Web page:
For estimating disease risk and particularly the risk of certain types of cancer, body mass index (BMI) may not be the best measure, finds study published in the American Journal of Epidemiology.
BMI is calculated by dividing a person''s weight (in kilograms) by his or her height in meters squared, or W/H2. Most of the early studies that used the formula, starting roughly sixty years ago, were conducted among middle-aged men. BMI has become the most widely-used weight-for-height index in large population studies of children and adults, thanks mainly to its ease of calculation and the ready availability of weight and height data. Newer technologies have since been developed for measuring body fat, but they can be prohibitively expensive and time consuming.
A BMI between 18.5 and 24.9 is considered ideal; obesity is defined as a BMI of 30 or greater. According to the Centers for Disease Control and Prevention, the higher one''s BMI, the greater the risk for a range of diseases, including heart disease, high blood pressure, type 2 diabetes and certain cancers.
The goal of the current study was to determine whether alternative weight-for-height measures resulted in stronger associations with risk of specific cancers compared to BMI. Using weight and height data on nearly 90,000 Canadian women enrolled in the Canadian National Breast Screening Study, the researchers varied the BMI formula - changing the value of x in W/Hx - to see whether any of these variations on BMI better predicted the risk of 19 different cancers.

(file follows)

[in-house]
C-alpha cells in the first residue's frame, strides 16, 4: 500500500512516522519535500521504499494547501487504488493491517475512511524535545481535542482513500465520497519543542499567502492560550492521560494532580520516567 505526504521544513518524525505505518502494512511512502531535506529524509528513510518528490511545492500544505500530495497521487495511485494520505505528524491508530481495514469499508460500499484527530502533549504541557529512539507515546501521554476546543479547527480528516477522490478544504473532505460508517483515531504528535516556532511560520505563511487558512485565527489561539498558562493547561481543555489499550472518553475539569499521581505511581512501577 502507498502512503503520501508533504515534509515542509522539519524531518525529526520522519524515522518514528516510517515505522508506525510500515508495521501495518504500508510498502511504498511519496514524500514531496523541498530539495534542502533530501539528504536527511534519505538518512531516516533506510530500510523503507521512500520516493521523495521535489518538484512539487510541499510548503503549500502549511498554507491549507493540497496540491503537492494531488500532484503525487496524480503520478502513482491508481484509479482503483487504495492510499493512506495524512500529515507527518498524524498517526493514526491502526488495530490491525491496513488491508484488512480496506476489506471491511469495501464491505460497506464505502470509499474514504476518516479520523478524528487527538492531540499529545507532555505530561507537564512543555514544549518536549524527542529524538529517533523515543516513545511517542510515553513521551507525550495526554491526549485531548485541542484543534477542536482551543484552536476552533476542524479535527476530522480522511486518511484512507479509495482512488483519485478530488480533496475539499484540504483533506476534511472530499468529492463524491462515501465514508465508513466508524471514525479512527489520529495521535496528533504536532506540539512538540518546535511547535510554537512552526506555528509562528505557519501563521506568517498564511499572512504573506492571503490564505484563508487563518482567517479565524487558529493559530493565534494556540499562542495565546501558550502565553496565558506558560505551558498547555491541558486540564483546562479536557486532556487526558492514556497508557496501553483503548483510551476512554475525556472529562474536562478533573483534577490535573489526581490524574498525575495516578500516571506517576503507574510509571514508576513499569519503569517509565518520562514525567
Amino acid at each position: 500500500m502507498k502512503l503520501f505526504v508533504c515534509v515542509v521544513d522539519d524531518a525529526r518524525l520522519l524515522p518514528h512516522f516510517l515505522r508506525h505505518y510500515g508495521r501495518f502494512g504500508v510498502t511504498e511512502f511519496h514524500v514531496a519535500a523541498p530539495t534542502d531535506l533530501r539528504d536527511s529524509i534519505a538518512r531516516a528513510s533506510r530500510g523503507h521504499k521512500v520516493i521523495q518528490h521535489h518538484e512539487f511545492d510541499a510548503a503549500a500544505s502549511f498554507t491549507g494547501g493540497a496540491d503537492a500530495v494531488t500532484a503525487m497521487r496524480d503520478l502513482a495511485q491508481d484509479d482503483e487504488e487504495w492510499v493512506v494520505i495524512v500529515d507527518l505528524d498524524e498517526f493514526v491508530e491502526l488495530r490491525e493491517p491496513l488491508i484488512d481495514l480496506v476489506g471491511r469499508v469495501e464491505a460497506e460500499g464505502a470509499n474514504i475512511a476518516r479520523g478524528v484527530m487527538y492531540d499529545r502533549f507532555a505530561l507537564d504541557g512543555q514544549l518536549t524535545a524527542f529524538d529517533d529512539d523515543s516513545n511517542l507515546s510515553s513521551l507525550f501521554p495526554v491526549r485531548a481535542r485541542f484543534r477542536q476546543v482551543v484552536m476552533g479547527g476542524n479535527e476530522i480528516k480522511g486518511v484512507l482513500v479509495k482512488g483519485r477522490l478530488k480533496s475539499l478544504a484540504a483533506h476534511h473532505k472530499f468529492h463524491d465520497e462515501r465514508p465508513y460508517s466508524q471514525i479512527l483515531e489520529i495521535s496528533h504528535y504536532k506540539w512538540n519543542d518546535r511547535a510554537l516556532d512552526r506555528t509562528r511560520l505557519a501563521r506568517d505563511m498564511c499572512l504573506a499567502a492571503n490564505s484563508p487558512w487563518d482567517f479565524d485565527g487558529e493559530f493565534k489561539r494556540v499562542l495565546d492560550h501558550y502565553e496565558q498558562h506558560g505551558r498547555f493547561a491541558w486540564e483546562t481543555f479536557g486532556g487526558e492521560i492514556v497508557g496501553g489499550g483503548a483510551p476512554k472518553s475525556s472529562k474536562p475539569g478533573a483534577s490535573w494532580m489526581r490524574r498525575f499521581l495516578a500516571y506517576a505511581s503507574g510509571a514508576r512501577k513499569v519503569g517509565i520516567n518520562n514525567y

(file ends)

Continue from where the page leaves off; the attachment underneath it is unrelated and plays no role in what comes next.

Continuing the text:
All values of x in W/Hx that showed significant associations with specific cancers were below the value of 2.0 (i.e., BMI) and included 0.8 for endometrial cancer, 1.3 for lung cancer in those who never smoked, and 1.7 for postmenopausal breast cancer.
While these findings need to be confirmed in other studies, they suggest that the optimal value of W/Hx may differ depending on the population studied as well as on the disease of interest, and that BMI may not be optimal for all purposes.
Dr. Kabat''s paper is titled "Scaling of weight-to-height in relation to risk of cancer at different sites in a cohort of Canadian women." Other contributors include Moonseong Heo, Ph.D., and senior author Thomas E. Rohan, M.D., Ph.D., both at Einstein, and Anthony B. Miller, M.B., at the University of Toronto, Canada. The authors report no conflict of interests.